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Change With No Change

Published: September 02, 2017

1 KaXHBQEOcehgWCTIPZYHWw https://mentaleldar.deviantart.com/art/crazyness-270544628Have you ever had this conversation with a friend (or your inner-self)

?

How is work?

There have been a ton of changes …Has anything changed?

No.The odd thing is that nothing actually changes, but meanwhile everything is changing!

Nothing actually changes. Poorly behaving (and performing) executives keep their jobs. Underfunded teams remain underfunded teams. There are no new investments in tooling, the deployment pipeline, testing environments, configuration management, etc. The CEO still jams silver bullets through the system. Incentive structures, titles, constraints, longtime exec feuds, how decisions are made, hiring practices, bad behavior, and toxic partnerships… all stay — the — same.

**But everything changes: **a re-org every month, shuffling teams, consultants, a “new strategy”, introducing copycat practices ([insert method X], lots of sticky notes, rotating managers, outsourcing, vague communications about culture, and a newfound myopic focus on a “do or die project” with a return to “business as usual” in a month or so.

It’s like changing your outfit every day to impress someone, but forgetting to brush your teeth. Or buying a “3 Easy Installments of $99.00” exercise gizmo, and not actually exercising.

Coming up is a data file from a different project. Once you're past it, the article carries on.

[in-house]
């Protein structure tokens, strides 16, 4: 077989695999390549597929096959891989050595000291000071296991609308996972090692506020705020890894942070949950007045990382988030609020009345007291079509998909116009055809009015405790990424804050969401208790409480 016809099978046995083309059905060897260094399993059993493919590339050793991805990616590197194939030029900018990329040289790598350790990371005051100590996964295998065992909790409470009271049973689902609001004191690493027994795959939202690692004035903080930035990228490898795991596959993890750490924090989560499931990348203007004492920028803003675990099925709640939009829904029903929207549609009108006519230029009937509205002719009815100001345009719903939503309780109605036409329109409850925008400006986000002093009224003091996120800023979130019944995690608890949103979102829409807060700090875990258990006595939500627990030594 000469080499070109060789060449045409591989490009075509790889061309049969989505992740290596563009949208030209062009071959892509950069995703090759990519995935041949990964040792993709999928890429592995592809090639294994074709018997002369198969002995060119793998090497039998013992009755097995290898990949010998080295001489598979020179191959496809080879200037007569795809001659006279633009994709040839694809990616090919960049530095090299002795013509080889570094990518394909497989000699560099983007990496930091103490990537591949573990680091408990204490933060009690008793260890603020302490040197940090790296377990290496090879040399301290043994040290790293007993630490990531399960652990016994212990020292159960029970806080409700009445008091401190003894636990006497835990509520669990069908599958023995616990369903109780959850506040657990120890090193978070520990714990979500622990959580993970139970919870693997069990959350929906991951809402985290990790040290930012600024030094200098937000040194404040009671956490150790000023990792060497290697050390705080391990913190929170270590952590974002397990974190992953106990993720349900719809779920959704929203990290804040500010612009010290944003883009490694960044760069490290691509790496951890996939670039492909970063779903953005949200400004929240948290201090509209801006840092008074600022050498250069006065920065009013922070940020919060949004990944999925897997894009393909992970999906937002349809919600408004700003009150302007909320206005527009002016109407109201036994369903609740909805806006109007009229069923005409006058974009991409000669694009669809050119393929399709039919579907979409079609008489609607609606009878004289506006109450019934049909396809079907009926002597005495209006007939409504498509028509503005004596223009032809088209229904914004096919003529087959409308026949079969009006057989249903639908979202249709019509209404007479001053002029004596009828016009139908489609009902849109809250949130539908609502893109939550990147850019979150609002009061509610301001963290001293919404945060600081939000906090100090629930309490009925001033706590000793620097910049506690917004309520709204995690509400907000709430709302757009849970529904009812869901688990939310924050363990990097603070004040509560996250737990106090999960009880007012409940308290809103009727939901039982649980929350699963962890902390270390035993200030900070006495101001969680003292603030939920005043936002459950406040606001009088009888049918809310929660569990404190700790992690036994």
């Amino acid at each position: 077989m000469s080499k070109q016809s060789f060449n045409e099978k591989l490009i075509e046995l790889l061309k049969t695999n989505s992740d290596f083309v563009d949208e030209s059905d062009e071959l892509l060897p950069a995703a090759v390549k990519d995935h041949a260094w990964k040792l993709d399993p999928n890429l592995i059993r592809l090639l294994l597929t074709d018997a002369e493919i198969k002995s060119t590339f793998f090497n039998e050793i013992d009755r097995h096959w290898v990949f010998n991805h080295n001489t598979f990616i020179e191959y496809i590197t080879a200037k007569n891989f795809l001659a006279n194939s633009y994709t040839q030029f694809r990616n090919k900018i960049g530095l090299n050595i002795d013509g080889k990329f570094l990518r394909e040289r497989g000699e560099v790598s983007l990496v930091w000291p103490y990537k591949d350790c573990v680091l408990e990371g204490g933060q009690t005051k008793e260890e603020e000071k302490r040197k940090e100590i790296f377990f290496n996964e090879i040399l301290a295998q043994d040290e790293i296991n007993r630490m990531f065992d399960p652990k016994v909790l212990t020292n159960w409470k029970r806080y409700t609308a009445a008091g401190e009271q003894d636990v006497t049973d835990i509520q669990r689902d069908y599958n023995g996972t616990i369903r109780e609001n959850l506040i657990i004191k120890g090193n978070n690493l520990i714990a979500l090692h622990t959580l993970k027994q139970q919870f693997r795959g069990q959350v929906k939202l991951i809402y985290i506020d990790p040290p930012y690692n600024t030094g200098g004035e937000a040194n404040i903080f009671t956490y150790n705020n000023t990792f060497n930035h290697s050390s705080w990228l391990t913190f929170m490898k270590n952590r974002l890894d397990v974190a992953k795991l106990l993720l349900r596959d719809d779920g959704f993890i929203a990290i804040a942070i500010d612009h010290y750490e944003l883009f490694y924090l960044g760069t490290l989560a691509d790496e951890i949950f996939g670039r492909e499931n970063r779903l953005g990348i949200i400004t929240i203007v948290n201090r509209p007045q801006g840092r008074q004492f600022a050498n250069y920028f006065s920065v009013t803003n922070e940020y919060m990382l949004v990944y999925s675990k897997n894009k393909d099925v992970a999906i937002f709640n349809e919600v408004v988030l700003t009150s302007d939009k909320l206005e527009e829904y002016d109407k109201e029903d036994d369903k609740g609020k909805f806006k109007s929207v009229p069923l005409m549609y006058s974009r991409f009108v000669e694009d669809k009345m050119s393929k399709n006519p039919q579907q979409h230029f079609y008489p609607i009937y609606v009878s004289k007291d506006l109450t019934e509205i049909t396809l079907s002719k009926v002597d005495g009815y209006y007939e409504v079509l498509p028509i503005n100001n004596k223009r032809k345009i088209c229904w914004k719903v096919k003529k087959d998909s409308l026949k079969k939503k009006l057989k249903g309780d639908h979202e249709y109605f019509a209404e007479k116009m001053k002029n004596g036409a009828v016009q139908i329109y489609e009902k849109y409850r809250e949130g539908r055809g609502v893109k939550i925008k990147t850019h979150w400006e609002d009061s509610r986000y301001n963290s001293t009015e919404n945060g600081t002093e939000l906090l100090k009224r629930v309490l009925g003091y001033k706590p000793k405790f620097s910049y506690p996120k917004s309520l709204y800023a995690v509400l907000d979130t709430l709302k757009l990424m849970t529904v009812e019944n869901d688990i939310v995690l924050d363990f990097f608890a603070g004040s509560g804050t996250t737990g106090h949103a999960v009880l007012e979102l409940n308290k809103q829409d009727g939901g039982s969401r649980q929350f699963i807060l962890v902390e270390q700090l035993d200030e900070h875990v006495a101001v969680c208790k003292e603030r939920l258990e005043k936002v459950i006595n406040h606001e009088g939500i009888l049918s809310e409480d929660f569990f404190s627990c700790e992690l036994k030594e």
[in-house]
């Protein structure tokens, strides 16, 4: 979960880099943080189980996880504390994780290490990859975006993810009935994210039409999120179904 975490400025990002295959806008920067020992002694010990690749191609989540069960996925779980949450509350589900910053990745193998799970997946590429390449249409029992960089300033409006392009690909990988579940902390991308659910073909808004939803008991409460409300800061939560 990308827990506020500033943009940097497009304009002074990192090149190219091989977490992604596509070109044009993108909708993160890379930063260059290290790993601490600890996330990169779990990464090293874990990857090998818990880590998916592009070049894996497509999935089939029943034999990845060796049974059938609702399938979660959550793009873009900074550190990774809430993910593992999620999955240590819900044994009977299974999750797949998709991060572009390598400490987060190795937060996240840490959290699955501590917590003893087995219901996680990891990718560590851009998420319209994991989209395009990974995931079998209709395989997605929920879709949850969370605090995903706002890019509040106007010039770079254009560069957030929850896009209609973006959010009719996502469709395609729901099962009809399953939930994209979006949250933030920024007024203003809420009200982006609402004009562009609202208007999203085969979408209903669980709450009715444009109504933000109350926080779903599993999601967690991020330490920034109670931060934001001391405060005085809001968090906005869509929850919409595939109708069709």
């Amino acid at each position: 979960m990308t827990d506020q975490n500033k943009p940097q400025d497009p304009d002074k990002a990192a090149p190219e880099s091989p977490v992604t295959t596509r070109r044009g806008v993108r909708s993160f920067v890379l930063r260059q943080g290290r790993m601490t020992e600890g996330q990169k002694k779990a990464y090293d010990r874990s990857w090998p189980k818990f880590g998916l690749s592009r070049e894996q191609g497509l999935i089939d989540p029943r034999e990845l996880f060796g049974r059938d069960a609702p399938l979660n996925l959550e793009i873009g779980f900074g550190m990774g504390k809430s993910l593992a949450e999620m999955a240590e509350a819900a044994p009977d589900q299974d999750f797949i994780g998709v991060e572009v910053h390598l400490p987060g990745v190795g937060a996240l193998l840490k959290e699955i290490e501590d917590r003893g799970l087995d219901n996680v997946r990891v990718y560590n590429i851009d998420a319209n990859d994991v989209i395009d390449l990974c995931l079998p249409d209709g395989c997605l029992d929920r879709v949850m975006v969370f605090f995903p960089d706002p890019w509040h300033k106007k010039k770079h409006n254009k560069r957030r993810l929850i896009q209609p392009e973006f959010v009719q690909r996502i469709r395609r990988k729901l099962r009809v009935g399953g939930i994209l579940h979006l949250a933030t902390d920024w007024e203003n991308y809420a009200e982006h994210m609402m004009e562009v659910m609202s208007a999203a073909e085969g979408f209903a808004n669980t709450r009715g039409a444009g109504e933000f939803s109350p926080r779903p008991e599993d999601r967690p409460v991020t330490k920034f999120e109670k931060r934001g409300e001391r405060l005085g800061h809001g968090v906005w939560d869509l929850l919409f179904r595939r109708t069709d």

You need something to actually CHANGE on a deep and lasting level:

  • Changes in external environment (e.g. competitive landscape)
  • Introduce new sources of information into the system
  • Change how information moves through the system
  • Change a behavior. Introduce a new behavior. Amplify/dampen a behavior. Learn and apply a new behavior
  • Automate an activity
  • Use new tools. Or use existing tools in different ways
  • Change code, architecture, design, process, patterns …”how things work”
  • Change how you allocate your focus, time, energy, and money
  • Add new sources of energy
  • Change how actors participate in the system (e.g. decision making, incentives, collaboration)
  • Change the actors in the system
  • Change “structure” (actor proximity, pattern of incentives, power flow, information flow,resource flow, actor relationships)
  • Change how you assess/frame progress You get the idea.

Re-orgs may move people around, but they often fail to change how the actors participate in the system. Adopting “Agile” may change how projects are delivered, but it doesn’t impact which projects get prioritized. You pledge to be customer-centric, but receive no new data regarding your customers.

Nothing angers and alienates employees more than a series of surface-adjustments without an attempt to dig deeper. Experimenting with a clear goal in mind (while engaging your team in the experiment) is a good thing. Experimenting ON YOUR TEAM is not a good thing.

Or maybe even going up a level … change is what you might see as a RESULT of you trying to intervene. The interventions themselves are not the changes … the interventions are tactics. If the tactics produce no change…well, they’ve failed.